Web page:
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So I am making a complex project management system that is build completely in AJAX. With hash navigation the site loads and removes a lot of HTML and adds a lot of event listeners on each load.

My question is, does modern browsers garbage collect the event listeners after those elements have been $.remove'd.

If not, is it better to use onclick="doFunction();" instead to prevent adding event listeners? I rather not do it this way, but if it will prevent memory leaks it might be the best option.

Any help would be greatly appreciated.


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up vote 2 down vote accepted

No, it is better to add event listeners using jQuery, because jQuery deals with possible memory leaks.

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I would love to believe this is true, but I don't believe it is. With poorly-written event handler binding code, you could still keep leaving metric tonnes of pointers lying around, even with jQuery. – Greg Pettit Nov 9 '11 at 3:36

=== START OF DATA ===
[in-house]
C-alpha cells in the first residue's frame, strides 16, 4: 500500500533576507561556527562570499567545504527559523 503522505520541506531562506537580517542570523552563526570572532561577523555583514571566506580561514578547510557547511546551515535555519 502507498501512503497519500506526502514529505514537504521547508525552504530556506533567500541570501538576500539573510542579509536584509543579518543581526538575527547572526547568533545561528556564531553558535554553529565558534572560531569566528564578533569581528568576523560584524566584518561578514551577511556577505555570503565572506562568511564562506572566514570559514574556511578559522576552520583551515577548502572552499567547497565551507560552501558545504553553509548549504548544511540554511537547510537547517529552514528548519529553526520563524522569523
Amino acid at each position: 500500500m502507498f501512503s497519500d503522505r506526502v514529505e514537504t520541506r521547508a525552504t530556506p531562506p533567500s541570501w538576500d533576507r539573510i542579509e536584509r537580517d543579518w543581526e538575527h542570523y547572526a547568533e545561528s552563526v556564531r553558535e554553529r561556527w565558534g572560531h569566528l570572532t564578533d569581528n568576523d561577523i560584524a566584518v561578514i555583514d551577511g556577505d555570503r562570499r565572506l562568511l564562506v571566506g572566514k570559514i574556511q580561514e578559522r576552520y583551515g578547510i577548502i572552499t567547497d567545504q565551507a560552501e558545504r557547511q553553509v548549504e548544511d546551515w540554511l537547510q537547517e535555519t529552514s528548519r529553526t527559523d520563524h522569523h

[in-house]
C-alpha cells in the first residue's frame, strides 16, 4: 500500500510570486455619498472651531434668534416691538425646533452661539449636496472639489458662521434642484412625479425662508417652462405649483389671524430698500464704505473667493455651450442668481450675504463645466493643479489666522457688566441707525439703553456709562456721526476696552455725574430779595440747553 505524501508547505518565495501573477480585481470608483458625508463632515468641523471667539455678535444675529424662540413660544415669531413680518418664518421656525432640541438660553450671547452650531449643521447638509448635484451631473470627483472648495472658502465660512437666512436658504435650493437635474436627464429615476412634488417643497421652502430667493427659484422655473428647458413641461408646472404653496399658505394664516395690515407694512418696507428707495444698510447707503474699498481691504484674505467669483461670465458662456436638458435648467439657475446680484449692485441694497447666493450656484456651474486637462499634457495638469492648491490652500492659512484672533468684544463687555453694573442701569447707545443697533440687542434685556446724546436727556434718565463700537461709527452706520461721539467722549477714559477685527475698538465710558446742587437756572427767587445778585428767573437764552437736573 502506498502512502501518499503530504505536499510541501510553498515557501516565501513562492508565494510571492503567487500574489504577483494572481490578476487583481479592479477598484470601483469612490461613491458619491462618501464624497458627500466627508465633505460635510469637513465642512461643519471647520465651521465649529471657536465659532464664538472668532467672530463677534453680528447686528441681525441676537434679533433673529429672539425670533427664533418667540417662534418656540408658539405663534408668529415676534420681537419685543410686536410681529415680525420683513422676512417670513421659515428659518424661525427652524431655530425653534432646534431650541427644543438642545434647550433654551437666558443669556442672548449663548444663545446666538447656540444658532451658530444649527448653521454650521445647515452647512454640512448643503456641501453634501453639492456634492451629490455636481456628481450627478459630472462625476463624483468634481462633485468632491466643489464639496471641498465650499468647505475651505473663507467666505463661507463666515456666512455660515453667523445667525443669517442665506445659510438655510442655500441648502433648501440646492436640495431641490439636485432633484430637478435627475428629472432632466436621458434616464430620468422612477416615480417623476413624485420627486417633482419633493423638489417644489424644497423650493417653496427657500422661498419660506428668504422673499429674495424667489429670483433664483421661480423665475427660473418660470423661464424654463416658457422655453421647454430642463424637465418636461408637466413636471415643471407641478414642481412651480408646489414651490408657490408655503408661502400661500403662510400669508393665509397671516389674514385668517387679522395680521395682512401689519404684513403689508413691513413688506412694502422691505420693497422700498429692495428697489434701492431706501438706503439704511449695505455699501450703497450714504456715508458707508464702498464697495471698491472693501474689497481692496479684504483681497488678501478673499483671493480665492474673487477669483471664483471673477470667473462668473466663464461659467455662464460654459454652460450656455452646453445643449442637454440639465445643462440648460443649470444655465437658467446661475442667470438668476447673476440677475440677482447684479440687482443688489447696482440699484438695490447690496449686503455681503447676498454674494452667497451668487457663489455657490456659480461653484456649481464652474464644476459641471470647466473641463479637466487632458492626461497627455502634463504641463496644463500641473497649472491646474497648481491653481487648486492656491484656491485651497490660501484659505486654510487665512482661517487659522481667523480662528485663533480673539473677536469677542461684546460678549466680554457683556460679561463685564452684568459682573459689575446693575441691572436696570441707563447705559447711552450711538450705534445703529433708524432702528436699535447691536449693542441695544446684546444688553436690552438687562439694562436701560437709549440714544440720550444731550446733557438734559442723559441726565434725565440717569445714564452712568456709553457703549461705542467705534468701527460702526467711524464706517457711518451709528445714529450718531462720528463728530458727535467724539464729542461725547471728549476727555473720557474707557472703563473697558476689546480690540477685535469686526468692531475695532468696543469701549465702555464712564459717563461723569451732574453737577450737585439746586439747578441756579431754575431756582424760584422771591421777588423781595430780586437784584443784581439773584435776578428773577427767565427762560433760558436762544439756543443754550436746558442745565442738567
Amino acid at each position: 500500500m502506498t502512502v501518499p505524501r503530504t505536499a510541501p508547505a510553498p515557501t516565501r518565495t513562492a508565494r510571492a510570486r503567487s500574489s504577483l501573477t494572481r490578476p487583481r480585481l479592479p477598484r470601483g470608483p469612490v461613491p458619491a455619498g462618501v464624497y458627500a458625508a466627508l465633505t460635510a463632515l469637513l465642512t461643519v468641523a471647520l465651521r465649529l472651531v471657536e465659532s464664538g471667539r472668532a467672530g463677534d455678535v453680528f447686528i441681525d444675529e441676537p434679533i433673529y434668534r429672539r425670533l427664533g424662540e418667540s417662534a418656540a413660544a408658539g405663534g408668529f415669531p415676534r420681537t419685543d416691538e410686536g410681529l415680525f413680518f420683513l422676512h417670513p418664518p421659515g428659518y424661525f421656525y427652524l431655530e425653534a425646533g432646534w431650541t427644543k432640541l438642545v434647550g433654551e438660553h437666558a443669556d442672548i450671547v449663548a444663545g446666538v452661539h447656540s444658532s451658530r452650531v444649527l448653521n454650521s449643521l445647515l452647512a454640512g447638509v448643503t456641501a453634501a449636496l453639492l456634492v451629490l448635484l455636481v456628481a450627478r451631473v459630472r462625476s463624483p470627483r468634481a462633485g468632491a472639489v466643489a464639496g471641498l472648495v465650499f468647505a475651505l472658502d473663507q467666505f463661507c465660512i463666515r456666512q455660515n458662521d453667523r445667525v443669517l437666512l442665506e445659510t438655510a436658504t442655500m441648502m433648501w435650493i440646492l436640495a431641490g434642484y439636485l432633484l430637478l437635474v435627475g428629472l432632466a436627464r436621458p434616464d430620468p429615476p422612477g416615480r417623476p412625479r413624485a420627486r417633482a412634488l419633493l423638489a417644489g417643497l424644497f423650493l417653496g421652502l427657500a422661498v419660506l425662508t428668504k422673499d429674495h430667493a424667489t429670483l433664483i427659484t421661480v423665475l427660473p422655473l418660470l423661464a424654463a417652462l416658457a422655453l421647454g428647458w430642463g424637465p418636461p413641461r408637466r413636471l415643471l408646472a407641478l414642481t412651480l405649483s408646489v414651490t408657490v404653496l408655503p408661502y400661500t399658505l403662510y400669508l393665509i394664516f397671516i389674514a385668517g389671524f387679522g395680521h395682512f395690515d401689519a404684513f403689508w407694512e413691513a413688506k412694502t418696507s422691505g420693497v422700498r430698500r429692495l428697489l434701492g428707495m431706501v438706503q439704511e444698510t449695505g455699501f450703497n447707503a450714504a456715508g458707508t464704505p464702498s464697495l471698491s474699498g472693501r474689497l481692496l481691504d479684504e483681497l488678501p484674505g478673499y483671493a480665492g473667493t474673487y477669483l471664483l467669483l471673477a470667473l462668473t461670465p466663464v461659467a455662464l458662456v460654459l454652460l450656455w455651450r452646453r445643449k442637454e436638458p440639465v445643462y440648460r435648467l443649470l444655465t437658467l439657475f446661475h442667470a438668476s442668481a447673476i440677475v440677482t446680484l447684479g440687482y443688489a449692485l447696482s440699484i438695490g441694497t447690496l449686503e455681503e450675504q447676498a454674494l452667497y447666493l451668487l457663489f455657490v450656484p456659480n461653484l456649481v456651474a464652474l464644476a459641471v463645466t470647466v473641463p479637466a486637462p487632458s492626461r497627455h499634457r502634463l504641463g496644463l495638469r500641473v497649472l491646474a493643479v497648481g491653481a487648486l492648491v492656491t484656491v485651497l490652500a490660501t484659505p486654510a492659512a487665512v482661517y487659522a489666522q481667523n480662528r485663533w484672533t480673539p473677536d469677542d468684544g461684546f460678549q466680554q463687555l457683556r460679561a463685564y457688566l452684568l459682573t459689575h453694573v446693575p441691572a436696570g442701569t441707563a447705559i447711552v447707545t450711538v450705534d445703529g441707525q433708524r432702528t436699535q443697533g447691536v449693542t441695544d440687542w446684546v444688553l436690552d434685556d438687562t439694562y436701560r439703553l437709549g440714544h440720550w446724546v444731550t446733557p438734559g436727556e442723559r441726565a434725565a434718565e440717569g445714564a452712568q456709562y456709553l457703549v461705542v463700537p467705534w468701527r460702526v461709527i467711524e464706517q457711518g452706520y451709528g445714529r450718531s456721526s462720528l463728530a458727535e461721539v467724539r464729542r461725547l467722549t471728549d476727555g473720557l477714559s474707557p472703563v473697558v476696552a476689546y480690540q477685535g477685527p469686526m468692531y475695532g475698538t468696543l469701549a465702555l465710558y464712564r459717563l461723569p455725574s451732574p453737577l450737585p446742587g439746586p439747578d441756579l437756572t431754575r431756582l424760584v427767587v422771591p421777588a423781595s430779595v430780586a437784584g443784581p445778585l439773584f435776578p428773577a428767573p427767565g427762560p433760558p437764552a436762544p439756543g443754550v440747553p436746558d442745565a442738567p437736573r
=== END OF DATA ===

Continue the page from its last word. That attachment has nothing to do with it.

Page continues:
I think what Tadeck is saying is that if you use jQuery for binding event handlers and for removing elements from the DOM, then jQuery will clean up event handlers that can cause leaks in older browsers when elements are removed. – jfriend00 Nov 9 '11 at 4:22
jQuery does not clean up all references in all situations; it certainly helps, though! – Greg Pettit Nov 9 '11 at 14:52

Using onclick is not the way to go. jQuery is a great option, especially if it's going to prove useful throughout your application. If you're using it ONLY for Ajax, you can probably find smaller libraries to do the job.

If you want to use jQuery, I would strongly recommend using .on() instead of adding event listeners on each load. If you use .on() for delegates (replacing the deprecated but still functioning .delegate() method) you will not need to rebind them with each load, which will virtually eliminate the possibility of leaks due to binding/unbinding spaghetti.

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